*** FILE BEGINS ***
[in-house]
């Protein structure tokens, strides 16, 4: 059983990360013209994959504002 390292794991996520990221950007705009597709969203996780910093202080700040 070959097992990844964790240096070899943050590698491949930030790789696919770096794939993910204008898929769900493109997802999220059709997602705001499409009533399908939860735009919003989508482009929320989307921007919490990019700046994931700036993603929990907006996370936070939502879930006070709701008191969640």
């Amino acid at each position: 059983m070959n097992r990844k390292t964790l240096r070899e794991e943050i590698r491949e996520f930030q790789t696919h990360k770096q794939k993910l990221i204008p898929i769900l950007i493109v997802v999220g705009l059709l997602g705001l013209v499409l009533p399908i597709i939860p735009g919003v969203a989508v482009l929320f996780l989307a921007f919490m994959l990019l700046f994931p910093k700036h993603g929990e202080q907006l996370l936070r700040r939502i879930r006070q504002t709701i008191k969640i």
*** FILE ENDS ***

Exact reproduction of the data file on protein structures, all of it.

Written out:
[in-house]
């Protein structure tokens, strides 16, 4: 059983990360013209994959504002 390292794991996520990221950007705009597709969203996780910093202080700040 070959097992990844964790240096070899943050590698491949930030790789696919770096794939993910204008898929769900493109997802999220059709997602705001499409009533399908939860735009919003989508482009929320989307921007919490990019700046994931700036993603929990907006996370936070939502879930006070709701008191969640």
């Amino acid at each position: 059983m070959n097992r990844k390292t964790l240096r070899e794991e943050i590698r491949e996520f930030q790789t696919h990360k770096q794939k993910l990221i204008p898929i769900l950007i493109v997802v999220g705009l059709l997602g705001l013209v499409l009533p399908i597709i939860p735009g919003v969203a989508v482009l929320f996780l989307a921007f919490m994959l990019l700046f994931p910093k700036h993603g929990e202080q907006l996370l936070r700040r939502i879930r006070q504002t709701i008191k969640i």